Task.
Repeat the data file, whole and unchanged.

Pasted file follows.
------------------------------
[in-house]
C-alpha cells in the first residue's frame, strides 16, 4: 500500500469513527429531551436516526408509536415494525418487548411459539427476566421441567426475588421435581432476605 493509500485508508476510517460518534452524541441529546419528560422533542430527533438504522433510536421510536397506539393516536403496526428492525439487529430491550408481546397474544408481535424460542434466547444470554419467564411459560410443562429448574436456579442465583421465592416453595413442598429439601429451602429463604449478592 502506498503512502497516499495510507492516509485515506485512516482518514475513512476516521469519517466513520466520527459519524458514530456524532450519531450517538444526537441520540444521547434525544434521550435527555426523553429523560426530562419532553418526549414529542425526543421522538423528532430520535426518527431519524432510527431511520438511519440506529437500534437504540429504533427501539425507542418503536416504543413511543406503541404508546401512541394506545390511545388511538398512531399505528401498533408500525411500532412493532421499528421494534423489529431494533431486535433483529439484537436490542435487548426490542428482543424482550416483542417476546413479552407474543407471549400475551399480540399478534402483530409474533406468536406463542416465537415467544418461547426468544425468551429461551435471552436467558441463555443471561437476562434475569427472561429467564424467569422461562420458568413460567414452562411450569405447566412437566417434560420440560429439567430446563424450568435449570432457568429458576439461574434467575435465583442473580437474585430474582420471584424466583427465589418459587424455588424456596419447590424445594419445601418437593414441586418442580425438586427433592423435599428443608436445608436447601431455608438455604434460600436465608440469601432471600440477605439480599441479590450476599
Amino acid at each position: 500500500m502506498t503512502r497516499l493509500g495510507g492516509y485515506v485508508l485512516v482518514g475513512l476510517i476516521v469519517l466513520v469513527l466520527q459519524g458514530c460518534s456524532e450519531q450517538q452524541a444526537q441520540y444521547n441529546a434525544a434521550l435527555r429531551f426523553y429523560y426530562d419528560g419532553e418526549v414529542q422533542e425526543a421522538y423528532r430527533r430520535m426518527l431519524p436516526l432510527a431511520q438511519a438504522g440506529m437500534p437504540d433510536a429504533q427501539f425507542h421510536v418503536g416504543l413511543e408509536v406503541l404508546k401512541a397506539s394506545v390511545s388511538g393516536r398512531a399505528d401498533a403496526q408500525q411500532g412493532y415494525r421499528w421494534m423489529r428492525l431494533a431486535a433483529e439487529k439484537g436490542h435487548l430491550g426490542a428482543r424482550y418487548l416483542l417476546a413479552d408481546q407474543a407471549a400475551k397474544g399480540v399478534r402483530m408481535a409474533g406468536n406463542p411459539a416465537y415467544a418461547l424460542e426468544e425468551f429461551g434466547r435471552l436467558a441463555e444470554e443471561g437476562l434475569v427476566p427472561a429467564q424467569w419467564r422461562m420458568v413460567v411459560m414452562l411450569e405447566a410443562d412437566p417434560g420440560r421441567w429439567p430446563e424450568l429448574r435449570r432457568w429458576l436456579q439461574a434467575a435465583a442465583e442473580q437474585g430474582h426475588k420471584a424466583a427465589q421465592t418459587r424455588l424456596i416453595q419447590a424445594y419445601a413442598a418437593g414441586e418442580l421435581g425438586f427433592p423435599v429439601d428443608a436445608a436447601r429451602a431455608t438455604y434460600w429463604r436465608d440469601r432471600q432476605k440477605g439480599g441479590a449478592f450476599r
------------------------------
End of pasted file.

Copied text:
[in-house]
C-alpha cells in the first residue's frame, strides 16, 4: 500500500469513527429531551436516526408509536415494525418487548411459539427476566421441567426475588421435581432476605 493509500485508508476510517460518534452524541441529546419528560422533542430527533438504522433510536421510536397506539393516536403496526428492525439487529430491550408481546397474544408481535424460542434466547444470554419467564411459560410443562429448574436456579442465583421465592416453595413442598429439601429451602429463604449478592 502506498503512502497516499495510507492516509485515506485512516482518514475513512476516521469519517466513520466520527459519524458514530456524532450519531450517538444526537441520540444521547434525544434521550435527555426523553429523560426530562419532553418526549414529542425526543421522538423528532430520535426518527431519524432510527431511520438511519440506529437500534437504540429504533427501539425507542418503536416504543413511543406503541404508546401512541394506545390511545388511538398512531399505528401498533408500525411500532412493532421499528421494534423489529431494533431486535433483529439484537436490542435487548426490542428482543424482550416483542417476546413479552407474543407471549400475551399480540399478534402483530409474533406468536406463542416465537415467544418461547426468544425468551429461551435471552436467558441463555443471561437476562434475569427472561429467564424467569422461562420458568413460567414452562411450569405447566412437566417434560420440560429439567430446563424450568435449570432457568429458576439461574434467575435465583442473580437474585430474582420471584424466583427465589418459587424455588424456596419447590424445594419445601418437593414441586418442580425438586427433592423435599428443608436445608436447601431455608438455604434460600436465608440469601432471600440477605439480599441479590450476599
Amino acid at each position: 500500500m502506498t503512502r497516499l493509500g495510507g492516509y485515506v485508508l485512516v482518514g475513512l476510517i476516521v469519517l466513520v469513527l466520527q459519524g458514530c460518534s456524532e450519531q450517538q452524541a444526537q441520540y444521547n441529546a434525544a434521550l435527555r429531551f426523553y429523560y426530562d419528560g419532553e418526549v414529542q422533542e425526543a421522538y423528532r430527533r430520535m426518527l431519524p436516526l432510527a431511520q438511519a438504522g440506529m437500534p437504540d433510536a429504533q427501539f425507542h421510536v418503536g416504543l413511543e408509536v406503541l404508546k401512541a397506539s394506545v390511545s388511538g393516536r398512531a399505528d401498533a403496526q408500525q411500532g412493532y415494525r421499528w421494534m423489529r428492525l431494533a431486535a433483529e439487529k439484537g436490542h435487548l430491550g426490542a428482543r424482550y418487548l416483542l417476546a413479552d408481546q407474543a407471549a400475551k397474544g399480540v399478534r402483530m408481535a409474533g406468536n406463542p411459539a416465537y415467544a418461547l424460542e426468544e425468551f429461551g434466547r435471552l436467558a441463555e444470554e443471561g437476562l434475569v427476566p427472561a429467564q424467569w419467564r422461562m420458568v413460567v411459560m414452562l411450569e405447566a410443562d412437566p417434560g420440560r421441567w429439567p430446563e424450568l429448574r435449570r432457568w429458576l436456579q439461574a434467575a435465583a442465583e442473580q437474585g430474582h426475588k420471584a424466583a427465589q421465592t418459587r424455588l424456596i416453595q419447590a424445594y419445601a413442598a418437593g414441586e418442580l421435581g425438586f427433592p423435599v429439601d428443608a436445608a436447601r429451602a431455608t438455604y434460600w429463604r436465608d440469601r432471600q432476605k440477605g439480599g441479590a449478592f450476599r